This story about “Passing” first appeared in a feature about black-and-white cinematography in the Below-the-Line issue of TheWrap’s awards magazine.
“A flower petal, falling through the air.”
That is one of the sumptuous phrases that cinematographer Eduard Grau employs while talking about the visual style of Rebecca Hall’s “Passing.” The writing and directing debut of the actress Hall (“Vicky Cristina Barcelona,” “Christine”), “Passing” is set in 1920s New York City, where a Black woman (Tessa Thompson) meets a Black childhood friend (Ruth Negga), who is married to a white man and living as a white woman in the bigoted society of the time.
“Sometimes a film’s concept translates into the cinematography a little bit,” said Grau, who first wowed audiences as a 27-year-old when he lensed Tom Ford’s elegant “A Single Man” (2009). “But of all the films I’ve worked on, ‘Passing’ is the one where the style and substance are related to such a degree. The whole concept of the movie is about black-and-white and all the shades of gray in between. And so for a cinematographer, to shoot this in black-and-white, it was just a joy.”
Though the realities that Hall explores in the film (based on Nella Larsen’s 1929 novel) are often grim, the photography consistently emulates that dreamy, creamy flower-petal aesthetic that Grau referenced. “We wanted an image that was not only beautiful but also had some kind of allegorical, ethereal quality to it,” he said. “And apart from the thematic power, well, let’s face it, everything just looks better in black and white.”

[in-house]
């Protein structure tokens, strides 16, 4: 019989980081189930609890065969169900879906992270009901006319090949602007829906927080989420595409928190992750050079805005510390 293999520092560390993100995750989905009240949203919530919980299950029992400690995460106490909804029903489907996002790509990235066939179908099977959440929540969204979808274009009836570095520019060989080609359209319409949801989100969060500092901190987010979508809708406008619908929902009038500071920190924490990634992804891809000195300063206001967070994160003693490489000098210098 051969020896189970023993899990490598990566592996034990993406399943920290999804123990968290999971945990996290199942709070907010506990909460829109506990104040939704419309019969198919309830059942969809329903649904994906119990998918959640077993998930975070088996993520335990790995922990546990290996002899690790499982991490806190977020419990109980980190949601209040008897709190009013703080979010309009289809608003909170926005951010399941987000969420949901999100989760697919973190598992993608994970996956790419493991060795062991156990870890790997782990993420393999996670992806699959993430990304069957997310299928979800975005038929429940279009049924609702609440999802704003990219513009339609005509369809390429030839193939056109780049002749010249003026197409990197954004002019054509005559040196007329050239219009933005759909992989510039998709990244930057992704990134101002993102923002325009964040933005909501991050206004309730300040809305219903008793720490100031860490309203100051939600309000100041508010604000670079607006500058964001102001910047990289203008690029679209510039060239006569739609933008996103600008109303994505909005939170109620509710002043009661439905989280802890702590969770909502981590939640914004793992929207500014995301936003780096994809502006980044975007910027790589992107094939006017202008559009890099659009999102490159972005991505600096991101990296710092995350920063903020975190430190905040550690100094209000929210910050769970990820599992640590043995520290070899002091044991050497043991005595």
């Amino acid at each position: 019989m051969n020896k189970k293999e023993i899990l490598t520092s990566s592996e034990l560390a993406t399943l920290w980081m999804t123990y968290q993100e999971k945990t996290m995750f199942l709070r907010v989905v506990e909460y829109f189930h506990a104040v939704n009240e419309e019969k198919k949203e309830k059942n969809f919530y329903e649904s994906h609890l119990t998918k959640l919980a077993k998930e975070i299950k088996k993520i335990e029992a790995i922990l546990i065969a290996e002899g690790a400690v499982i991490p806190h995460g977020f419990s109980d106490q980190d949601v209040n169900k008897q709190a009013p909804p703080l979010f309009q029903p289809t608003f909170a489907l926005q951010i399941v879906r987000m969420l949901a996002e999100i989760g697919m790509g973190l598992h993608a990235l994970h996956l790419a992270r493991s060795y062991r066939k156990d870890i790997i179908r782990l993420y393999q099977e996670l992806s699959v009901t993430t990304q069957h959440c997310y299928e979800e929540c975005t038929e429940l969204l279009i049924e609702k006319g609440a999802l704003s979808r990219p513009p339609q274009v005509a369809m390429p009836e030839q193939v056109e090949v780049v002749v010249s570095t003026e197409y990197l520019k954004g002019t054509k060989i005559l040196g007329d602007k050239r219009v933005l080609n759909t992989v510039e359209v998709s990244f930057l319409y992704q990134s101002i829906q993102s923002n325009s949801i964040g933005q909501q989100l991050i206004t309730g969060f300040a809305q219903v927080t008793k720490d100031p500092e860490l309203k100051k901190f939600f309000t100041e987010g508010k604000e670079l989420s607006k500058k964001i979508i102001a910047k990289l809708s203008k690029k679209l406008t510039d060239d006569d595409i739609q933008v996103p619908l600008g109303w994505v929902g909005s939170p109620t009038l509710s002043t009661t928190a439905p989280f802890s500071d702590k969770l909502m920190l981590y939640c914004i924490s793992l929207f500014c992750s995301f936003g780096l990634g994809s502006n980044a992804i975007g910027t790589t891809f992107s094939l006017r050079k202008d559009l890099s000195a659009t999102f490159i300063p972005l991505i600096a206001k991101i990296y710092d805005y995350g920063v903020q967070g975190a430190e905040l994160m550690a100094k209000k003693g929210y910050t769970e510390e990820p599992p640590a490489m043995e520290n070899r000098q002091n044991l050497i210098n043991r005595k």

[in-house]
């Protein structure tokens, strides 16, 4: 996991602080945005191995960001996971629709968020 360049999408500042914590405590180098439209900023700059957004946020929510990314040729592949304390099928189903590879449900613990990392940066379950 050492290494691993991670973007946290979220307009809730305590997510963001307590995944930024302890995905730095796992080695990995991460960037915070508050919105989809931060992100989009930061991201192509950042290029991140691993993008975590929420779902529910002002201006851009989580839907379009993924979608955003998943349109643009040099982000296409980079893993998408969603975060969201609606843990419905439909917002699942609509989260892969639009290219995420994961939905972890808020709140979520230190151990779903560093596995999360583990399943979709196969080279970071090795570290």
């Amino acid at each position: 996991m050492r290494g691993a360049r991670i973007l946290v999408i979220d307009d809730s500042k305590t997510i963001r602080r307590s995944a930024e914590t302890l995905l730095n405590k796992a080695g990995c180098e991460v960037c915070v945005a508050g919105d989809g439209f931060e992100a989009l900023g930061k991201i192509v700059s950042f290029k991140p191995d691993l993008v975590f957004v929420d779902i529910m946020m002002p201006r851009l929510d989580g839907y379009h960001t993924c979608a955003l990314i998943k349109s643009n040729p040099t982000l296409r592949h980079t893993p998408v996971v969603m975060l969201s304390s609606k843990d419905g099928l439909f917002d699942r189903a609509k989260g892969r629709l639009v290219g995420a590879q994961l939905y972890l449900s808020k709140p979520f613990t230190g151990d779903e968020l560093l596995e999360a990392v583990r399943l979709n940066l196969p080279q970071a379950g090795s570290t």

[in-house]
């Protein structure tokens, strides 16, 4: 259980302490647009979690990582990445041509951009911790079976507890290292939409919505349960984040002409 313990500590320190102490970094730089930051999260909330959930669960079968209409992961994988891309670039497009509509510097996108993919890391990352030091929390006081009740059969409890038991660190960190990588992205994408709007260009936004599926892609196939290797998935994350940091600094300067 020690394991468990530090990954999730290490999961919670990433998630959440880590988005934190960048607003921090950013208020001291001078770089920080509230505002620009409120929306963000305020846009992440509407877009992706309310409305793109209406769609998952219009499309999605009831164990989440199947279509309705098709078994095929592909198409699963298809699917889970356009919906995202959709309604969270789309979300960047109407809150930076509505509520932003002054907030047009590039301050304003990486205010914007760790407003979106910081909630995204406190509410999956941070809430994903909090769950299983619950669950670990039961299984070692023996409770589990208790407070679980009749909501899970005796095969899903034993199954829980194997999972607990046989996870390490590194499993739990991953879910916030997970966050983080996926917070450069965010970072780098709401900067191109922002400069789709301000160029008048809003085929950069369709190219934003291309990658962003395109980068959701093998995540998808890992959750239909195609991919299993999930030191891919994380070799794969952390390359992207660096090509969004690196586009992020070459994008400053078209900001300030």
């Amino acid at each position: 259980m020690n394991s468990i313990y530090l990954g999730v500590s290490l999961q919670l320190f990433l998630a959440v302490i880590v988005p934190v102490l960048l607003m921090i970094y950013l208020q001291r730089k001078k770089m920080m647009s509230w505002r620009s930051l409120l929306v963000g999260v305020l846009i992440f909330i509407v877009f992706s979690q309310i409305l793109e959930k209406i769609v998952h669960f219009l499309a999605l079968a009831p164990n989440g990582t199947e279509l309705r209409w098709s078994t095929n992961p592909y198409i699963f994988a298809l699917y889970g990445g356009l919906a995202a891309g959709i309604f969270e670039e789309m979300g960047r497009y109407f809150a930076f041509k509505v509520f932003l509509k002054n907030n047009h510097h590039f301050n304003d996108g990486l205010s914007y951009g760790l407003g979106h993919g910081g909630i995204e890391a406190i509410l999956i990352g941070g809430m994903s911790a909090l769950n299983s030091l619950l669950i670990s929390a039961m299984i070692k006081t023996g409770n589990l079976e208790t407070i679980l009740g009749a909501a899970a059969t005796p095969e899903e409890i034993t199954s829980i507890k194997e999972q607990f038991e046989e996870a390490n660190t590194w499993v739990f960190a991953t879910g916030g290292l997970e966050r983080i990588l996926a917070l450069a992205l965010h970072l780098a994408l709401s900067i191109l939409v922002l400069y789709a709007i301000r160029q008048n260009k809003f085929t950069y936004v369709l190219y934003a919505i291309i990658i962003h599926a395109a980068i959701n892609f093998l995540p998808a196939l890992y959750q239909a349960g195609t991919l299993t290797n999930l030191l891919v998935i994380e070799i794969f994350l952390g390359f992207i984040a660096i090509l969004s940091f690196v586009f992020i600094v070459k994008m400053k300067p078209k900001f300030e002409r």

And there was even a bolder gesture at play than the monochrome. To heighten the film’s impressionistic mood, Hall and Grau filmed “Passing” in anamorphic widescreen, then chopped 45 percent of the image away to leave a nearly square, 4-by-3 aspect ratio. “It might seem totally counter-intuitive,” Grau said. “But that was our way of finding the exact intimate look we wanted. Anamorphic has a more complex, curved lens, so the depth of field is shallower and the shapes go a bit oval and the flares are horizontal.”
The film was also shot digitally at a softer, less crisp 1.7k resolution as opposed to today’s standard 4k. Netflix, which bought “Passing” after its premiere at last year’s Sundance Film Festival, strongly prefers 4k resolution on its original programming, but according to Grau, “they said 1.7k was all good in our case and they have been amazingly supportive.”
Hall and Grau had collaborated as actor and cinematographer on 2011’s “The Awakening” and Joel Edgerton’s 2015 “The Gift.” We have a similar sense of humor and taste,” he said. “We can both take the piss out of each other. And we’re similar in terms of the kind of movies we like.”
For sure, as collaborators, they watched scenes from modern black-and-white marvels like “Nebraska,” “Ida,” and “Cold War.” Though they also screened David Lean’s longingly romantic “Brief Encounter,” the team was not afraid to lean into the suspense genre while doing homework, especially classic Alfred Hitchcock titles: “Rebecca,” “Notorious,” “Strangers on a Train.”
“Especially as its plot moves forward, ‘Passing’ does take on some elements of a thriller,” said Grau. “And what could be better than black and white when it comes to the core of light and darkness? It brings us back to the essence of photography.”
He pointed out that Hall, while developing the film, refused offers for more money to make the movie in color. “When a director is very stubborn and very visionary,” he said with a smile, “that’s always a path to making really good films.”
Read more from TheWrap’s four-part feature on black-and-white cinematography here: